Turn on the TV right now. Pick a channel, any channel. It will only take a few minutes to get to a commercial break. What you see might surprise you.
American society has been working to better the way women are treated. Campaigns for higher awareness for the income gap have been doing a very good job of trying to bring awareness to the issues of gender-based discrimination in the workplace. Feminism has taken to blogging and columning, with an almost constant critique and analysis of every possible situation, from media to politics.
|She's about to sell a cheeseburger, I promise.|
But now we’re watching TV, and the commercial break has just begun. Maybe you’ll see the newest Miller Lite ad. You know which one I’m talking about; the one where Miller Lite takes credit for inventing subliminal advertising, while flashing images naked women rolling around in hops. Not that one? Maybe you’ll see the Hardee’s commercial where a woman sitting on an airplane in a cleavage dominated dress asks the man sitting next to her if he wants to joining the Mile High club (who would guess that means a sandwich?)
These are just two of a long list of commercials that use sexuality to sell a product. We are seeing a lot of progress in what is being said by the American public. The problem is waiting for the shift in the way Americans think.
My favorite barometer for the way Americans think is in our consumer culture. Advertising agents, you see, don’t really care about racism or sexism. They don’t care about fairness or morals. They don’t care who has the power, really. All they care about is whether it will make people spend their money.
You see, American advertising will adopt feminism as soon as it becomes financially responsible to do so. They will chase the financial bottom line, and do what the market dictates is necessary to get people’s money. Right now, as much as we think we’re making good progress, we still allow products to use sexy women to sell products, because we continue to buy them.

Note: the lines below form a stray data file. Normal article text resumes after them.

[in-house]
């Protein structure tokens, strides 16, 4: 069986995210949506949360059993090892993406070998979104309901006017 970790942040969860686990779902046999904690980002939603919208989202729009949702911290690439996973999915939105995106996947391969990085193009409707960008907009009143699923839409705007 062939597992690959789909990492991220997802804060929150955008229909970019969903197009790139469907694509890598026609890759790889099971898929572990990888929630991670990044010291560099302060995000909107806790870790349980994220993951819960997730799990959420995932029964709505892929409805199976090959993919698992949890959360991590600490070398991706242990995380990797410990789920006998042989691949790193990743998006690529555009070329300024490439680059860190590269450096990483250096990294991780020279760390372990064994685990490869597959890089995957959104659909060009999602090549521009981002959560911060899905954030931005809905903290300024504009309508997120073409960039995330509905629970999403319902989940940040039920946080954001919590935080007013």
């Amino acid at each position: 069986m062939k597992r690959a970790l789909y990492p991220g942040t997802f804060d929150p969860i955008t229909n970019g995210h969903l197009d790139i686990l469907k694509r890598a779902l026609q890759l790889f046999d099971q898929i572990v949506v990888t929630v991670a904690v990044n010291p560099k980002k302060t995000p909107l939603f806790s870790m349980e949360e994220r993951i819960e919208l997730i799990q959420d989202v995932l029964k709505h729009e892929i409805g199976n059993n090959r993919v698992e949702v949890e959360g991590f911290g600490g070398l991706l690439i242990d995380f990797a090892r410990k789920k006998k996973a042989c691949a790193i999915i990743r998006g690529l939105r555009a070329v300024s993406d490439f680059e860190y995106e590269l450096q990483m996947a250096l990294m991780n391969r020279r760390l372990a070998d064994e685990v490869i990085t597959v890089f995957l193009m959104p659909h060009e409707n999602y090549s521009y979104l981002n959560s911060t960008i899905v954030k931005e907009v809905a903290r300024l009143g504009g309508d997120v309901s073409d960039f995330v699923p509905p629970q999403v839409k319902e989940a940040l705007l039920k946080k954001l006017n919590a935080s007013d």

Products that target men are continuing to use sexualized imagery to get their audience's attention, and they won’t stop until we stop giving them the attention.
Women can also be part of the problem. In fact, one of the best examples is Cosmopolitan Magazine. Have you ever read the cover of a Cosmo? Sex tips dominate, as well as ways to get attention through the use of sexuality and beauty products. Is that a problem? Maybe not. But it doesn’t match the language being shared by most of the feminist blogging community about looking for value in a woman’s identity beyond her physical attributes.
Here’s where it gets tricky. Cosmo also does a lot of empowering of women. Women can read Cosmo and feel better about themselves, feel like they’re not alone, and read about strong, confident women who are highly successful. That is incredibly important and positive. The scary part, though, is that it is foraging a deep relationship between sexuality and a woman’s identity. A strong woman must be sexy, must have good sex, must have a man who she knows how to please. Those are very dangerous things to be linking in the minds of women who are trying to come up with an understanding of their identity.
There is a constant struggle to find ways to make the world a better place for women. We know we’re not there yet, and that there is plenty of work left to do. We do, though, need to be far more conscious of what we do with our eyes and our money, because it can have a huge impact on how the cultural landscape shifts.
I hate when people blame the media for things. I think the public and the media feed one another. There is a balancing act. The media tells the public what to believe, while the public tells media producers, through their spending habits, what they want to see. We now have the chance to choose what we want the media to say, as long as we’re being thoughtful of what we’re being told to think.